I could easily see this price continue to climb. I just sold my 1970 Saab 96 V4 (which smoked about as much as a 2-stroke:) a couple months ago. It had more than double the miles, engine leaked all over, had a cracked windshield, badly rusted out front sub frame, rockers, fenders quarters, trunk floor was GONE. It did run and drive and was a fun car for a while with the column mounted 4-speed, but I just couldn’t justify fixing the rust. Sold it for $950, this has to be worth double that.

    Like 0
  5. Avatar photo rogerowen

    I love these cars! Great ’60’s rally classics especially when in the hands of the late great Erik ‘on the roof’ Carlsson. I owned 3 at one time – 2 V4 96’s and a 95 estate (that a friend commented ‘must have been designed by two people that never met!).

    Like 0
  6. Avatar photo DRV

    I had a 67 in 75 for free as the owner left it at my garage. I drove it reliably everywhere with incredible gas mileage. I used it until the case of oil in the trunk was gone. Really a fun car to drive with free wheeling and an automatic first gear.
    They were mechanically guaranteed for 100k miles.

    Like 0
  7. Avatar photo Ken

    There were two strokes sold as 1968 model year cars. My parents purchased a tan 95 and red 96 new, both 68s. The 96 became my first car. I still have the original purchase documents from Checkpoint Inc. The interior trim as in this car, was the full door panels and headliner as the V-4s had but no headrests, small windshield. Seats in this one one appear to be from a V-4. Engine bore was decreased so they were under the 50 cu in cutoff for emissions controls. Fiat did the same thing with the 850. SAAB used up the leftover front drum brakes on these cars. The switches on either side of the clock were typically found on Sport and Monte Carlo 850, not these plain jane versions. Have to wonder if the free wheeling feature works properly. It’s missing the preheater that was fitted to the air filter inlet and went down & around the exhaust manifold. The rust is ugly. That front floor to firewall & engine bay floor is important. The rear tranny mount bolts to the firewall not very far above the floor pan. Could make a nice project car if had cheaply enough.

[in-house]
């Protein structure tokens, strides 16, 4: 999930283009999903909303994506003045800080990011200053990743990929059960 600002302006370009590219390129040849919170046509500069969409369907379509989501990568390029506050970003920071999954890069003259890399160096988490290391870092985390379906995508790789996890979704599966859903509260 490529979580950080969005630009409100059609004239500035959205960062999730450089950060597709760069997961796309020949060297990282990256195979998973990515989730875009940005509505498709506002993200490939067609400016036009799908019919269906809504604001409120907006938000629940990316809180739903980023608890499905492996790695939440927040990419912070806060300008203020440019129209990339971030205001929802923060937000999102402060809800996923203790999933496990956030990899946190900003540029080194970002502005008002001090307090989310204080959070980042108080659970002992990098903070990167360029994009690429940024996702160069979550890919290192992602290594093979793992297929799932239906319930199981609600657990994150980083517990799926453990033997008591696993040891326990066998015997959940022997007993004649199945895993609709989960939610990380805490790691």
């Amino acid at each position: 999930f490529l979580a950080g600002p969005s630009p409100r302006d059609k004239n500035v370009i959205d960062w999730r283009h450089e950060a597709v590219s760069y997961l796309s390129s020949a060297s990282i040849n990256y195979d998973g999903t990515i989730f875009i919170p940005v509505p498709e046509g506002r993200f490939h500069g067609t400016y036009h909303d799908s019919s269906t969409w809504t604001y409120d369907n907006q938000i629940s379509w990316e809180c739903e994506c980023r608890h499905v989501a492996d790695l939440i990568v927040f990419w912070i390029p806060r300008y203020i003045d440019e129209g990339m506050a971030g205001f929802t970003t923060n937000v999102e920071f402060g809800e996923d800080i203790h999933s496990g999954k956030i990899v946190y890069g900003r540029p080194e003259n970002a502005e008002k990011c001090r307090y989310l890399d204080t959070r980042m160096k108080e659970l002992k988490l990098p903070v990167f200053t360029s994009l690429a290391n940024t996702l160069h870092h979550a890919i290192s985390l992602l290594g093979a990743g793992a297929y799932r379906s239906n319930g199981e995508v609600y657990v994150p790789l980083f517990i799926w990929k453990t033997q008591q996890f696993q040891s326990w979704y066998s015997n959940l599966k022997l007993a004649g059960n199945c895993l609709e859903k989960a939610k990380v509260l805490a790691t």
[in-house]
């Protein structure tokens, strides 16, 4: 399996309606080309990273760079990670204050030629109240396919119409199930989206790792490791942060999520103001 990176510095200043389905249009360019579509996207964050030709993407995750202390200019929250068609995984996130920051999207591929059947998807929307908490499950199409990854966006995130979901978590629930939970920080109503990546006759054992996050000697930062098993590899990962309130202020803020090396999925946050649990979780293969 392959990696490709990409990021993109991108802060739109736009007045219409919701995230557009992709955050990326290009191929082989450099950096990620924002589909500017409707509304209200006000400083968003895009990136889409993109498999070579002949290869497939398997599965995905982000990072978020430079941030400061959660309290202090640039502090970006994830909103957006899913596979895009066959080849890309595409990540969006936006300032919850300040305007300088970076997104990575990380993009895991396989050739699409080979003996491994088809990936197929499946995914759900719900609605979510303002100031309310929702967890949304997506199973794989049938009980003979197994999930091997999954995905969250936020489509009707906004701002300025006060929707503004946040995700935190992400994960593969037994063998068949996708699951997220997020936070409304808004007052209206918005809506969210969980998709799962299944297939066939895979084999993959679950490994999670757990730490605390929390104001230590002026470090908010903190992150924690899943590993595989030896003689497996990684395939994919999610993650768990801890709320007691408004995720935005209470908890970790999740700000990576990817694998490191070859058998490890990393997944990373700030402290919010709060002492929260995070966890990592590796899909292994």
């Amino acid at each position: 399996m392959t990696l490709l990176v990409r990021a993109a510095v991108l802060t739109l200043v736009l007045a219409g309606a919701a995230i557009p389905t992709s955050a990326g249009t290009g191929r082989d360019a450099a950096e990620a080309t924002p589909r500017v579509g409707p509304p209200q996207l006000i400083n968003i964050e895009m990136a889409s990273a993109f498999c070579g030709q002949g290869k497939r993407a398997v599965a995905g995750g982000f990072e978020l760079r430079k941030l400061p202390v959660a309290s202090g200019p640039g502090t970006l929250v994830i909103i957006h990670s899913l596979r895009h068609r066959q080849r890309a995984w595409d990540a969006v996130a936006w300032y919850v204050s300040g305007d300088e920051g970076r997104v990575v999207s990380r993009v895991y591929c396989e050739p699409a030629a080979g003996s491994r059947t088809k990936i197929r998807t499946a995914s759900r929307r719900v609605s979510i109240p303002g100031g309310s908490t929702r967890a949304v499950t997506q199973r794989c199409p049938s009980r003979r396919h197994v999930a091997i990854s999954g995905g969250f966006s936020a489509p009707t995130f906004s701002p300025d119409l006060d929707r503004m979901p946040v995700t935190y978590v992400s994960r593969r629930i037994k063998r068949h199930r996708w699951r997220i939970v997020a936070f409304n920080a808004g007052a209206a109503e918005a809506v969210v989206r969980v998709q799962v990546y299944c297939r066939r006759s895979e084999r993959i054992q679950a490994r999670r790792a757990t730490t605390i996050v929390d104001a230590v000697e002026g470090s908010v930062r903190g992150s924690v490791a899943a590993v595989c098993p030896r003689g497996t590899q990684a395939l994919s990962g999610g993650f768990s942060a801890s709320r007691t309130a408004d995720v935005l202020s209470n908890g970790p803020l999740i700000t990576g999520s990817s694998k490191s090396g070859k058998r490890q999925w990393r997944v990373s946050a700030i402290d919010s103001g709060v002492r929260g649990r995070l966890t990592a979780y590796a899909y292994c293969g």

Like 0
  8. Avatar photo sebtown

    My exwife’s parents bought her a 95 in 1972. She was my girlfriend at the time and didn’t know how to drive a stick so I went with her to pick it up. I still remember it was $2,829. out the door.

    Like 0
  9. Avatar photo Paul B

    Ken is right. This can be either a ’67 or ’68 two-stroke. It is also a total money loser for whoever buys it, but perhaps the buy won’t be made for financial reasons. The interior door trim shows it’s not a ’66 or earlier. The front spring towers are in good shape, which is surprising, with no rust visible. Bad ones and you’re done. Holes should be drilled in the top plates so the tower boxes can breathe; Saab did this themselves starting in ’69. But the rust elsewhere is troubling, as these cars have self-supporting bodies. In particular, the panels behind the doors would need to be fixed with sheet metal welded, not riveted, into place. The side beams between the front and rear wheels would have to be checked for rust, as would the big seam of the firewall, floor and engine room. The entire car can break in two if that seam and the side beams are not in good shape where they join the wheel wells. Floor under the gas tank might be rusted too. Check the rear shock and spring towers as well, and drill small holes from inside the trunk to let them breathe, as Saab did starting in ’70 or so. I had a ’68 two-stroke with the front seam problem and you could see this seam coming together as you braked, and moving apart under acceleration — if you could call it that. This car could probably be driven for quite awhile but it should be scheduled as a parts vehicle eventually or an expensive money-losing restoration. People used to give me these when they were this rusted, so I can’t see paying a lot for it even today. Buy it for parts, find a really good shell from down south or out west, and you’ve got something. This one also has the wrong seats, from a ’69, and the dash is supposed to be tan, not black. It’s a good old Saab. Love ’em. They are faster than you think if you know how to drive them and take care of them.

    Like 1

Leave A Comment

RULES: No profanity, politics, or personal attacks.

Become a member to add images to your comments.


Get new comment updates via email. Or subscribe without commenting.